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  1. #11

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    OK Matt, ya got me. You are probably younger and your memory might be better.;-)

    The big question here is still what does the backing paper say on the film that Walter23 asked about.

  2. #12
    fotch's Avatar
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    When is doubt, keep lights out.
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  3. #13

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    Quote Originally Posted by Francis in VT View Post
    A film this old would have to be orthochromatic. It should say so on the backing paper. If you do NOT see the word PAN on the paper I would assume it to be ortho which can be developed with a RED safelight.
    Good luck, this is the way I started probably around 1946. When EK changed the Verichrome to Verichrome PAN I had to get a tank.
    Heh, I hadn't even thought of that! Unfortunately I just looked at the reel, and it is Verichrome panchromatic. On the bright side it has development times (7 mins in D76. I have ID-11 which is pretty much the same formula, I hear, so...). Any adjustments to development recommended to deal with an old film like this?

    And by the see-saw method, do you mean you hold each end of the film in each hand, and move your hands alternately up and down to "roll" the film through the tray of developer, back and forth, like someone handling one of those juggling balls on a string (diabolo I think they're called)?
    The universe is a haunted house. -Coil
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  4. #14
    fotch's Avatar
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    Yep, old photo books show it as a method. I would keep the 3 trays a couple of inches apart, and practice with either old film or a strip of adding machine paper (?) in the daylight first with plain water.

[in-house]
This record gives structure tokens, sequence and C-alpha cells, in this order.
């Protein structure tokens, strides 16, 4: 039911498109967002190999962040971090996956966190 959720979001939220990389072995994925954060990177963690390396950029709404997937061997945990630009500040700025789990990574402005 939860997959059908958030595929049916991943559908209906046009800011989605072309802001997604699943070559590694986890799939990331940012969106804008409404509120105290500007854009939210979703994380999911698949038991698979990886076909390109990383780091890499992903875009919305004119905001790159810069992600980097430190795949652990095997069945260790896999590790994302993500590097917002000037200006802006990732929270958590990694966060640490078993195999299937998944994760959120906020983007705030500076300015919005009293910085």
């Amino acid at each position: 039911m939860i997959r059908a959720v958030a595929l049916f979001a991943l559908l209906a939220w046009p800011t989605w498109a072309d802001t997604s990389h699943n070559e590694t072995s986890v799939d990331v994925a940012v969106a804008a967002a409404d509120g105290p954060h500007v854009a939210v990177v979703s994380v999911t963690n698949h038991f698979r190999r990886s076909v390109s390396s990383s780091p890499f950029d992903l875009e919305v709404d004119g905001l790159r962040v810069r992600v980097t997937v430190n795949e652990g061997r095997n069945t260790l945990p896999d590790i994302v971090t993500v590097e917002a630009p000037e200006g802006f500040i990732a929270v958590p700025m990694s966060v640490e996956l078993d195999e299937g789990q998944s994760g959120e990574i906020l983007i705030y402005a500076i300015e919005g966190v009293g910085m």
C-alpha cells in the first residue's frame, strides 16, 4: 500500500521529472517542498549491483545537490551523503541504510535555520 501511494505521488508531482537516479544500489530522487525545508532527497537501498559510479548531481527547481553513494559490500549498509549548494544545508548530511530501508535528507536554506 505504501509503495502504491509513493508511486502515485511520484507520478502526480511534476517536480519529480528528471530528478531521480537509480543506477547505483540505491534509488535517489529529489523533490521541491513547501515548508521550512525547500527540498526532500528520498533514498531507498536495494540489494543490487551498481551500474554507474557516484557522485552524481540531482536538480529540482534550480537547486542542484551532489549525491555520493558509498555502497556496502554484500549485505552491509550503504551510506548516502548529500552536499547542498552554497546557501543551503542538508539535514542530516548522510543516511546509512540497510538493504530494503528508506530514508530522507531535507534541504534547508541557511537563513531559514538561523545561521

If you have a timer, perhaps you can surround the face with cardboard in such a way that its like a lens hood, so you can see it and it won't fog your film. Or count.
    Items for sale or trade at www.Camera35.com

  5. #15
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    I have some old VP122. It is 92mm wide, as opposed to the 70mm wide 116/616. I used three small plastic pails with about 1 liter of liquid in each one and used the see-saw method to develop my film. It is a pain, but it does work. Be sure to wear rubber gloves when doing this process. Good luck.
    Michael Cienfuegos


    If you don't want to stand behind our troops, please feel free to stand in front of them.

  6. #16

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    I have not had much luck with Ebay. I have managed to use a spiral from a Yankee (master II, I think) by sliding the adjustable half past all the grooves and using a rubber band around the end of the center piece to keep it from falling off. Also, a Patterson spiral can be extended with a 1 1/4" PVC sink drain extension cut to fit (the 1.25" drain extension fits between the halves of the Patterson almost like that's what it was designed for). Either works OK for roll of 616 or about 1/3 of a 70mm. If you have to buy something, make it Patterson - the Yankee tank pretty much sucks and will explode into many little bits of plastic with little provocation.

  7. #17

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    A local shop here in Minneapolis area has a 116/616 stainless steel Nikor reel in original box. Marked $10. If anyone wants, I will buy it and ship it (all at cost). I expect $15-16 for reel, sales tax, and priority mail shipping in US.

    Or, if you prefer, store is National Camera Exchange in Golden Valley, MN. 877.600.4497
    Last edited by mgb74; 07-17-2009 at 09:18 PM. Click to view previous post history.

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